If you have AD, you’ll want to take advantage of the built-in breaks. Almost any strength training program calls for resting at least 60 seconds between sets. In this time, as your body recovers, you can drink some water and dry off any sweat.

You can also start a strength training routine from the comfort of an air-conditioned gym or even your own home. These are great options for summer when you might not want to be training in the heat.

You can even use an efficient form of strength training called circuit training to get in a good cardio workout. It’s a great full-body workout that builds strength while keeping your heart healthy. You can do circuit training at home with little more than a pair of dumbbells. Just remember to take a little extra rest between circuits to cool down.


Taking a daily walk is a great way to stay active with lower impact on your joints and less sweat than when running. You can walk outside when the weather is nice or use a treadmill indoors.

You’re less likely to overheat when walking than other more strenuous forms of exercise. You can carry a bottle of water with you and even a small towel in case you start to sweat.

If you’re walking on a sunny day, wear a hat, sunscreen, or both. Be sure to find a sunscreen or sunblock that’s free of irritating chemicals.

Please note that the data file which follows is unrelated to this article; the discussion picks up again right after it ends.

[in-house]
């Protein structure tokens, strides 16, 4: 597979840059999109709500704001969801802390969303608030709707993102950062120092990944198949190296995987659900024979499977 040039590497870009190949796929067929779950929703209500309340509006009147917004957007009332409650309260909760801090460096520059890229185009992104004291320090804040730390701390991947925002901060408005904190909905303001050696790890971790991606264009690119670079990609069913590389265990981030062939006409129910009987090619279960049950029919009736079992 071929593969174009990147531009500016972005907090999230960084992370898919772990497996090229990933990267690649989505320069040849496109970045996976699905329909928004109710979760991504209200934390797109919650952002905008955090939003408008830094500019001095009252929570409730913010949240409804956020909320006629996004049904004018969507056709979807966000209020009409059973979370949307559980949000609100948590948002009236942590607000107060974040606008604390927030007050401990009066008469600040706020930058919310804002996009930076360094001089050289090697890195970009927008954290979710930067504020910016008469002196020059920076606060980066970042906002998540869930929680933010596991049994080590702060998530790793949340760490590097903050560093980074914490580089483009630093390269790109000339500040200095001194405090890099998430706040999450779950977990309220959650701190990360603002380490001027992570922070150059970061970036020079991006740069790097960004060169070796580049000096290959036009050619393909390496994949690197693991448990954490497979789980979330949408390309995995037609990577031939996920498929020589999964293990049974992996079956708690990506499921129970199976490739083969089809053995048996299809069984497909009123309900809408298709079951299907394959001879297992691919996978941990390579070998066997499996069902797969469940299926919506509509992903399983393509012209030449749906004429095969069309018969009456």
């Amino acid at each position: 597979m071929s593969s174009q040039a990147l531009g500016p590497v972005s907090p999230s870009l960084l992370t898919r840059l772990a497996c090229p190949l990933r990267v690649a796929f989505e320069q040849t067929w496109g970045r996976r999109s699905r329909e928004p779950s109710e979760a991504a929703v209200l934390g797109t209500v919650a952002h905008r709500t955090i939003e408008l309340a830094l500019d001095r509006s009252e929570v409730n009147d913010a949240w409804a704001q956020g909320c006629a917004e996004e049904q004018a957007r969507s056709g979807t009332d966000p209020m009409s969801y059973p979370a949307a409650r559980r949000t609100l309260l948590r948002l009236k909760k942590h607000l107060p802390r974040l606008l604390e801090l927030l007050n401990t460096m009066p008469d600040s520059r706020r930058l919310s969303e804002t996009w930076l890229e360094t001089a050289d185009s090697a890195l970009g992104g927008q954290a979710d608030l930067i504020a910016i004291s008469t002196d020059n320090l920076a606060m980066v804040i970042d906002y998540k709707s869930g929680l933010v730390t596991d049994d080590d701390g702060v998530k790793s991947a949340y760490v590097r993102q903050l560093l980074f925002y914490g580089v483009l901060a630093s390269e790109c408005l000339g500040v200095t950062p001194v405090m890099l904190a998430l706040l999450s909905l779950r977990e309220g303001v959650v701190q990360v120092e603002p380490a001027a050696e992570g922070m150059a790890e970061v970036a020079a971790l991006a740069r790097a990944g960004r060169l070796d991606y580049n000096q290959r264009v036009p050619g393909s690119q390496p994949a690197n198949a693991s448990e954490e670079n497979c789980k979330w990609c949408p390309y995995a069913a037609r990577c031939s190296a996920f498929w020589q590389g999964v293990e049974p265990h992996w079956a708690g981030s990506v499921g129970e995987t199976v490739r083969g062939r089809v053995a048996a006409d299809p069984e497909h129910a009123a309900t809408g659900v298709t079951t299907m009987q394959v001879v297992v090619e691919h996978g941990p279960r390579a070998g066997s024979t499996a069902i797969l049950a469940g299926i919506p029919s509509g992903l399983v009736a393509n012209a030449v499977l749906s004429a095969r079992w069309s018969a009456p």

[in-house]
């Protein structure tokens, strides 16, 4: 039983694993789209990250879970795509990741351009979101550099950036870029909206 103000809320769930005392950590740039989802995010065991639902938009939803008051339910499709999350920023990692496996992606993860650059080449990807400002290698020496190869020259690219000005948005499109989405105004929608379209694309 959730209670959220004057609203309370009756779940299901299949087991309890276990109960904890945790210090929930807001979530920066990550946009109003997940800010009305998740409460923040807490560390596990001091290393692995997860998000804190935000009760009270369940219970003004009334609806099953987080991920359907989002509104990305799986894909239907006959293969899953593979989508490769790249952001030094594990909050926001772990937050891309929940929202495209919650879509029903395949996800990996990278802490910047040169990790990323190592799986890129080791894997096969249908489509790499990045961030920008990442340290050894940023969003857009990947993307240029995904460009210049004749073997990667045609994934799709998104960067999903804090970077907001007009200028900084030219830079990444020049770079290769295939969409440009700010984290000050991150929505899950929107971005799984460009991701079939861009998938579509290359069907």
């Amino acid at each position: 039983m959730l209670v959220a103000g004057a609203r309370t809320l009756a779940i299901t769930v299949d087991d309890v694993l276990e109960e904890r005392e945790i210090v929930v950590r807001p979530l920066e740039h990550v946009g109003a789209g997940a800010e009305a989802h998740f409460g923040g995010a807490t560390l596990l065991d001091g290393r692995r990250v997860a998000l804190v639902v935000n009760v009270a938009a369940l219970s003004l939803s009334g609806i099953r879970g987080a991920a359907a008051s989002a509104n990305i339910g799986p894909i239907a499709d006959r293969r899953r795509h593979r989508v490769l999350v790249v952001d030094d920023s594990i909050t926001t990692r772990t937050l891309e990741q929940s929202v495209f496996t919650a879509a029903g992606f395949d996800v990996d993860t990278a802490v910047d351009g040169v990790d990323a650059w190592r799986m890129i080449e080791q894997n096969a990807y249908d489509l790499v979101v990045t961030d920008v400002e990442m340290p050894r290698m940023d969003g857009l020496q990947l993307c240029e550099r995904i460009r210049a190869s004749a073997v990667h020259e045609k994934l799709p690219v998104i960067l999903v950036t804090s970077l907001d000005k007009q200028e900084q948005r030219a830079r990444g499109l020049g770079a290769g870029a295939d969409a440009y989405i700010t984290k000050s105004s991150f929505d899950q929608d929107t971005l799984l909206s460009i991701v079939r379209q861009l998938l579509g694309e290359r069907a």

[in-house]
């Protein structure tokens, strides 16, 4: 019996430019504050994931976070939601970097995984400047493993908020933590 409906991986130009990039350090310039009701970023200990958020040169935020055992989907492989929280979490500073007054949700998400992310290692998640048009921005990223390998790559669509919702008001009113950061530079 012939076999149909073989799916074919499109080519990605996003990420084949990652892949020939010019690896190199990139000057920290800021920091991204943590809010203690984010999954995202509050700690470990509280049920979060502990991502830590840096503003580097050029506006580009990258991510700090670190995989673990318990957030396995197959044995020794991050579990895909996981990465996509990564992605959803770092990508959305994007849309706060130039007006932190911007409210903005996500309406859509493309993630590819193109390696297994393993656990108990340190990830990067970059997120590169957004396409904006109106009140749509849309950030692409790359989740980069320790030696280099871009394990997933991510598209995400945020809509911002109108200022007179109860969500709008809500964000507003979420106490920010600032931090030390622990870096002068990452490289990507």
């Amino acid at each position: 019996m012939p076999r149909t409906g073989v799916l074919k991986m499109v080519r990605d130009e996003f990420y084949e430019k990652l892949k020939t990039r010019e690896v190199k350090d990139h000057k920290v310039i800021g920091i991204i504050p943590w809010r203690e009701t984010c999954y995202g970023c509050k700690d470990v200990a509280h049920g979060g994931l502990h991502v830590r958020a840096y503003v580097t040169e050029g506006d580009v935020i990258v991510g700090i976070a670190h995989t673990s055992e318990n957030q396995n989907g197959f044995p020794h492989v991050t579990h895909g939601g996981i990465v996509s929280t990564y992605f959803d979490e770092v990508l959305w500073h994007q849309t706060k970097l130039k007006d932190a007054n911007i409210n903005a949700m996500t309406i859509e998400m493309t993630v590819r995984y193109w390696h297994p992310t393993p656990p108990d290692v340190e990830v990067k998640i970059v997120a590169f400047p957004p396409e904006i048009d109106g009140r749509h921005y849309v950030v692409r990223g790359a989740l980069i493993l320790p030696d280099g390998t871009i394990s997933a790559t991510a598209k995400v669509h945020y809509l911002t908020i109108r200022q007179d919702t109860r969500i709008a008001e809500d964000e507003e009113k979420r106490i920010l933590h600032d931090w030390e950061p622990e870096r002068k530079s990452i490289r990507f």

Try to walk for about 30 minutes each day if it’s your primary form of exercise.


Indoor swimming is an excellent full-body workout that keeps your body from overheating. You also don’t have to worry about sweat lingering on your skin when you’re in the pool.

The main concern for swimmers is highly chlorinated public pools. If chlorine irritates your skin, try to shower immediately after swimming. Most gyms and public pools offer access to showers. Getting the chlorine off your skin as soon as possible will help reduce irritation.

You should never have to give up on the health benefits of exercise just because you live with AD. There are many ways to minimize sweat and heat exposure while still getting in a good workout. Pack your gym bag with a small towel and a big bottle of ice water, and try one of these three workout routines soon.